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Darius in the Shadow of Alexander by Pierre…
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Darius in the Shadow of Alexander

by Pierre Briant

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To scholars of ancient studies, Pierre Briant will be undoubtedly be a recognizable name. His Histoire de l'empire perse: De Cyrus à Alexandre (translated into English in 2002) broke ground in historical studies as an exemplum for an egalitarian incorporation of Classical and Near Eastern source material, and its methods were at the forefront of a profusion of novel interpretations of cultural interaction in the ancient Mediterranean. Promised in this initial study was an evaluation of the source material related to Darius III, the much-beleaguered opponent of Alexander the Great. Briant delivered, with the publication of Darius dans l’ombre d’Alexandre in 2003. This edition, now translated into English, is unmodified, excluding the addition of a new preface. Briant maintains that the last sentence of the introduction to the first edition should be unchanged: the objective remains “to explain why Darius, along with so many others, is condemned to haunt the realm of historical oblivion” (x).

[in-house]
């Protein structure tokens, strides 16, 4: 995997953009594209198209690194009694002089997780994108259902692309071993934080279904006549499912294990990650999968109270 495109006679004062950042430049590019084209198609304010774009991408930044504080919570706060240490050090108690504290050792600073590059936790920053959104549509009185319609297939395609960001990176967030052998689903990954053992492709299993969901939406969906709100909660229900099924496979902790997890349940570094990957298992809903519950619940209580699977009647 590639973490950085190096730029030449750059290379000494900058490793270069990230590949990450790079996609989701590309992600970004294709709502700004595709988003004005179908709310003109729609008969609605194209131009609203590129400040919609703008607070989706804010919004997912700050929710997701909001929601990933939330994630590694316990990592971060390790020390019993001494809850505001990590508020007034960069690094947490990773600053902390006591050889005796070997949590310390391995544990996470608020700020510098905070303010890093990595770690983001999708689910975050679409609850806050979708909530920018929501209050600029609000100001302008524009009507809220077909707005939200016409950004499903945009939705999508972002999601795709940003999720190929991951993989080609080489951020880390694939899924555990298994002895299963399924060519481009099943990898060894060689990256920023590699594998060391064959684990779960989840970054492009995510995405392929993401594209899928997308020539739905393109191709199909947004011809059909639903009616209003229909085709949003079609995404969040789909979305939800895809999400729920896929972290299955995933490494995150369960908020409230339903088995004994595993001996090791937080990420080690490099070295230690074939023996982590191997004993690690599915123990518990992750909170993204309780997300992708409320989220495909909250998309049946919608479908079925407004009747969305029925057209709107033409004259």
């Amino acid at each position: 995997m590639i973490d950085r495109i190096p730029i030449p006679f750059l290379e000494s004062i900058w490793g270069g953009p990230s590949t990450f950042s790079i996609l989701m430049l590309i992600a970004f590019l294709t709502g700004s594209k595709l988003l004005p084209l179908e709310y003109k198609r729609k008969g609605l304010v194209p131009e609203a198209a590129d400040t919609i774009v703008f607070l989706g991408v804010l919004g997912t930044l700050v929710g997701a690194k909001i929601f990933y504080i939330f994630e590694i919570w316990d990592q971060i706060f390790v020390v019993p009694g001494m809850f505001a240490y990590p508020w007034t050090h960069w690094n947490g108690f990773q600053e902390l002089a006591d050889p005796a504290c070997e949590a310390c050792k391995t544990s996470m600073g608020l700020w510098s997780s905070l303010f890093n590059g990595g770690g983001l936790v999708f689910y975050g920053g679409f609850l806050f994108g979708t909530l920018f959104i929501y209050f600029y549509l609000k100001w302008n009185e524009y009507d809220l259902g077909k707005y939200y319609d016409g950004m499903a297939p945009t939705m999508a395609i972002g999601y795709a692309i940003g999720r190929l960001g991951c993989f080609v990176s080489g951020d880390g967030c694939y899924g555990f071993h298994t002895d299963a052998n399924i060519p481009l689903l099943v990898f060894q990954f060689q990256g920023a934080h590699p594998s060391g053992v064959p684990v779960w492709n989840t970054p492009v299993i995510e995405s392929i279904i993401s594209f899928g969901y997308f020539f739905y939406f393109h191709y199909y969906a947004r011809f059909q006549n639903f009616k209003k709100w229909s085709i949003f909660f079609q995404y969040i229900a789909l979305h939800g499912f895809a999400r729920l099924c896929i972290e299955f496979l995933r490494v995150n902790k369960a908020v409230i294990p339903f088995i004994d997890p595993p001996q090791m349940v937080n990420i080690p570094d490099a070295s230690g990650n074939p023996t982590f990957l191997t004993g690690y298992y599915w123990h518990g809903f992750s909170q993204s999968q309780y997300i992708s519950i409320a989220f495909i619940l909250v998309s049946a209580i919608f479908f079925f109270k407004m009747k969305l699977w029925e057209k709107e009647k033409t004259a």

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Pierre Briantprimary authorall editionscalculated
Todd, Jane MarieTranslatorsecondary authorsome editionsconfirmed
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Amazon.com Product Description (ISBN 0674493095, Hardcover)

The last of Cyrus the Great’s dynastic inheritors and the legendary enemy of Alexander the Great, Darius III ruled over a Persian Empire that stretched from the Mediterranean to the Indus River. Yet, despite being the most powerful king of his time, Darius remains an obscure figure.

As Pierre Briant explains in the first book ever devoted to the historical memory of Darius III, the little that is known of him comes primarily from Greek and Roman sources, which often present him in an unflattering light, as a decadent Oriental who lacked the masculine virtues of his Western adversaries. Influenced by the Alexander Romance as they are, even the medieval Persian sources are not free of harsh prejudices against the king Dārā, whom they deemed deficient in the traditional kingly virtues. Ancient Classical accounts construct a man who is in every respect Alexander’s opposite—feeble-minded, militarily inept, addicted to pleasure, and vain. When Darius’s wife and children are captured by Alexander’s forces at the Battle of Issos, Darius is ready to ransom his entire kingdom to save them—a devoted husband and father, perhaps, but a weak king.

While Darius seems doomed to be a footnote in the chronicle of Alexander’s conquests, in one respect it is Darius who has the last laugh. For after Darius’s defeat in 331 BCE, Alexander is described by historians as becoming ever more like his vanquished opponent: a Darius-like sybarite prone to unmanly excess.

(retrieved from Amazon Thu, 12 Mar 2015 18:22:24 -0400)

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